Remaking the Male Body looks at interwar physical culture as a set of popular practices and as a field of ideas. It takes as its central subject the imagined failure of French manhood that was mapped out in this realm by physical culturist 'experts', often physicians. Their diagnosis of intertwined crises in masculine virility and national vitality was surprisingly widely shared across popular and political culture. Theirs was a hygienist and sometimes overtly eugenicist conception of physical exercise and national strength that suggests the persistence of fin-de-siecle pre-occupations with biological degeneration and regeneration well beyond the First World War. Joan Tumblety traces these patterns of thinking about the male body across a seemingly disparate set of voices, all of whom argued that the physical training of men offered a salve to France's real and imagined woes. In interrogating a range of sources, from get-fit manuals and the popular press, to the mobilisingcampaigns of popular politics on left and right and official debates about physical education, Tumblety illustrates how the realm of male physical culture was presented as an instrument of social hygiene as well as an instrument of political struggle. In highlighting the purchase of these concerns in the interwar years, the book ultimately sheds light on the roots of Vichy's project for masculine renewal after the military defeat of 1940.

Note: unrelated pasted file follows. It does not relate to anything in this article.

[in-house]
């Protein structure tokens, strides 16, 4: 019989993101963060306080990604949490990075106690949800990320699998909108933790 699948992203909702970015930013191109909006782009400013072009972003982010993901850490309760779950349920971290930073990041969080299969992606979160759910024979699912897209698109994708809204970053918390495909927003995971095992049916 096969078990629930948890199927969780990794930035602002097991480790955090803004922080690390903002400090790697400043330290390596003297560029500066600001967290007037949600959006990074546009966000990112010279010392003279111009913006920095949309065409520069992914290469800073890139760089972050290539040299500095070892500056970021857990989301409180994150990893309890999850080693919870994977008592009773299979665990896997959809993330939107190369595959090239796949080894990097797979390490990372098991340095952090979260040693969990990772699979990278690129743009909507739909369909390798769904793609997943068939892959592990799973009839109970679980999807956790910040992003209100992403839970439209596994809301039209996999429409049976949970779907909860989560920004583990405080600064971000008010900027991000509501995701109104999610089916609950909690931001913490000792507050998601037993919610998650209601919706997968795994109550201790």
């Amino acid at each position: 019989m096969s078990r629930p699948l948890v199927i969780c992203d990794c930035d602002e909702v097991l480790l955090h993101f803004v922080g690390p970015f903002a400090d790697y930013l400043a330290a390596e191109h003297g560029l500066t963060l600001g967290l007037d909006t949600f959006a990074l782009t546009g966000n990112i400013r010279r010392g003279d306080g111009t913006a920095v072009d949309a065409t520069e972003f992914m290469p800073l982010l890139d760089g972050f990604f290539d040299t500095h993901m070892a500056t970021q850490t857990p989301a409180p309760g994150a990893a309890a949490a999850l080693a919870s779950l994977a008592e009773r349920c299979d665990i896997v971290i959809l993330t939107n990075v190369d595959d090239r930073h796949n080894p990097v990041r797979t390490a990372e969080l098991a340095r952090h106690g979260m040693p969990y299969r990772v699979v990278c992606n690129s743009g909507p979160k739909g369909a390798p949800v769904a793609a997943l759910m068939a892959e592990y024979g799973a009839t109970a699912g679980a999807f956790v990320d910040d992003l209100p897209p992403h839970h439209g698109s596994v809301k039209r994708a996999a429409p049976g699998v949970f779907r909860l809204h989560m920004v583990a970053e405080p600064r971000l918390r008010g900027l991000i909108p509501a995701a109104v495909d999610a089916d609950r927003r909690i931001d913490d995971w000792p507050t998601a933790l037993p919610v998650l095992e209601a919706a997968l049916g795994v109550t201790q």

Main Description
Remaking the Male Body looks at interwar physical culture as a set of popular practices and as a field of ideas. It takes as its central subject the imagined failure of French manhood that was mapped out in this realm by physical culturist 'experts', often physicians. Their diagnosis ofintertwined crises in masculine virility and national vitality was surprisingly widely shared across popular and political culture. Theirs was a hygienist and sometimes overtly eugenicist conception of physical exercise and national strength that suggests the persistence of fin-de-sieclepre-occupations with biological degeneration and regeneration well beyond the First World War. Joan Tumblety traces these patterns of thinking about the male body across a seemingly disparate set of voices, all of whom argued that the physical training of men offered a salve to France's real and imagined woes. In interrogating a range of sources, from get-fit manuals and the popular press, tothe mobilising campaigns of popular politics on left and right and official debates about physical education, Tumblety illustrates how the realm of male physical culture was presented as an instrument of social hygiene as well as an instrument of political struggle. In highlighting the purchase ofthese concerns in the interwar years, the book ultimately sheds light on the roots of Vichy's project for masculine renewal after the military defeat of 1940.